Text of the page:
There is another aspect of the case important to recall. The attorneys for the plaintiff wanted to try to show that the United States federal court could assert jurisdiction over the Holy See on the theory that the Holy See engaged in “commercial activity” by virtue of the fact that some contributions to the Peter’s Pence fund are made by the faithful every year and that priests “solicit” these contributions. Under this theory, the Church would have been treated effectively as a large corporation with the Pope a sort of Chief Executive Officer. This idea was strongly rejected by the court, and every court to have examined the issue.
One other notable feature of this case is that the judge had the opportunity to closely examine the facts. Normally in these cases, the issues are decided on a purely legal basis. But in this case, all the parties and witnesses exchanged documents and provided all those documents to the judge. This permitted the judge to examine very closely the actual facts related to the priest involved and whether there were any connections to the Holy See. What the documents show, very clearly, is that the Holy See did not have any knowledge of this priest’s propensity for abuse until after the abuse occurred, when it was notified by the petition for laicization that arrived from the Priest’s religious order. And when that petition arrived, it was granted by the Holy See without delay.
Thus, as soon as the judge understood these facts – the real facts rather than the allegations stated in the plaintiff’s complaint – he dismissed the case.
2. There have been several similar cases. What happened with them, and are there any still outstanding?
As noted in my Statement, there have been two other cases of particular significance – the O’Bryan case in Kentucky and the John Doe 16 (“Murphy”) case in Wisconsin. These cases proposed similar theories and met a similar fate: they began with very strong complaints stating what appeared to be facts showing the involvement of the Holy See in local Church affairs specifically relating to the conduct of priests. But when the cases were carefully analyzed and examined by a judge, it became clear that that were not sustainable. There have been several other cases that were not litigated because the attorneys for the plaintiffs involved abandoned them in the very early stages.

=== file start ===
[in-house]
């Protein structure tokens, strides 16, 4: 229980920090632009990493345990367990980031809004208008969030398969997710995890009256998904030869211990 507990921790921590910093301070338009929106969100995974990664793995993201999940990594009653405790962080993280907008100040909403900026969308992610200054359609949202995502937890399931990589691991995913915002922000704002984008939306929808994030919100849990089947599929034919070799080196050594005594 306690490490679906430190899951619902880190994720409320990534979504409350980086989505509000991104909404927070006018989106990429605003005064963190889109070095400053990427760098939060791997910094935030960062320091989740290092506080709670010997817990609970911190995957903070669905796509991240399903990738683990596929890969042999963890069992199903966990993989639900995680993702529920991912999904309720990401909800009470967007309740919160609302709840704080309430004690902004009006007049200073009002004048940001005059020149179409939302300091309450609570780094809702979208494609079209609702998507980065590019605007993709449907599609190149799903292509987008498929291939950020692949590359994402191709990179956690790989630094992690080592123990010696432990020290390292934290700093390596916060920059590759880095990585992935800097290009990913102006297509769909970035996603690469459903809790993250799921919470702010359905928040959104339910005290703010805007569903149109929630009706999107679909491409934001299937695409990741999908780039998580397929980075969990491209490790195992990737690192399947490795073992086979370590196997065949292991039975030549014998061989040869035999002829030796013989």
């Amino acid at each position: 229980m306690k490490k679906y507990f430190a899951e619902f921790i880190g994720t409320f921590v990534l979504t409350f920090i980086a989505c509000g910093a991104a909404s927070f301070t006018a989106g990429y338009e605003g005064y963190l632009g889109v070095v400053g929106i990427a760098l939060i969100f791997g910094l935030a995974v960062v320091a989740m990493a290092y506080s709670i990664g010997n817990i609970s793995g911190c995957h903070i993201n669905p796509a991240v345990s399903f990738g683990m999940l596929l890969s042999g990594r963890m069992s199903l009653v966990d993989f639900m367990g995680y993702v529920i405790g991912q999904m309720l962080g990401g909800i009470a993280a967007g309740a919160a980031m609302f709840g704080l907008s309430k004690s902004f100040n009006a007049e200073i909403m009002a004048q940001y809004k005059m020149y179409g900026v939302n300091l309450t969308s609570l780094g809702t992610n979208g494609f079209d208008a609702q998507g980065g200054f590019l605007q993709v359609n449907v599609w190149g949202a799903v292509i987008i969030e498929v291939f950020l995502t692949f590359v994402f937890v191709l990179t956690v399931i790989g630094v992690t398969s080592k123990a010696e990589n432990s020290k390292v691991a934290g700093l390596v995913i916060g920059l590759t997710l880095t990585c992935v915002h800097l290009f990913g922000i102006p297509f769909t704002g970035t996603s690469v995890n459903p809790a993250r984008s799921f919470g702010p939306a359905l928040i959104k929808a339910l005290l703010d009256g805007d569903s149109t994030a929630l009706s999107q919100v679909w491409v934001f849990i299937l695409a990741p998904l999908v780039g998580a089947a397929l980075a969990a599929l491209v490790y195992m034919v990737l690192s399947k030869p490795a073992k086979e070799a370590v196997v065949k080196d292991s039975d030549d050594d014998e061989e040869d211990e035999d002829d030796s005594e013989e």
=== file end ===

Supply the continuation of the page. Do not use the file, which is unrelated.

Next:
Currently there are no cases “outstanding.” It is always possible that another case could arise. When it does, it will be examined and defended as necessary on its individual merits.
3. What concrete steps has the Holy See taken to combat cases of sexual abuse?
In these last several years, Benedict XVI, and now Francis, have provided moral leadership in the area by acknowledging not only the problem, but also setting expectations that the Bishop’s Conferences of the world must create solid frameworks for abuse awareness and prevention. And this, clearly, is the future. We have seen the widespread damage that abuse has done to bodies and souls. The harm has been great. In some areas, pews have been abandoned over this issue. And yet there is much room for hope and renewal. In dioceses where aggressive programs of abuse awareness and prevention have been put into place – and I mean not just by the fine and careful words of Bishops, but by the dedication of time, resources, and the commitment of parishioners and working parish priests – real change can be effected quickly. The simple lesson to be learned is that once the problem is openly acknowledged and confronted, it can be constructively addressed. My hope and expectation is that the Catholic Church will come to fully embrace the view that abuse awareness and prevention is one of the highest pastoral values, and that the Church itself will come to be looked upon by all other institutions in society as having provided models of prevention and never again sources of scandal.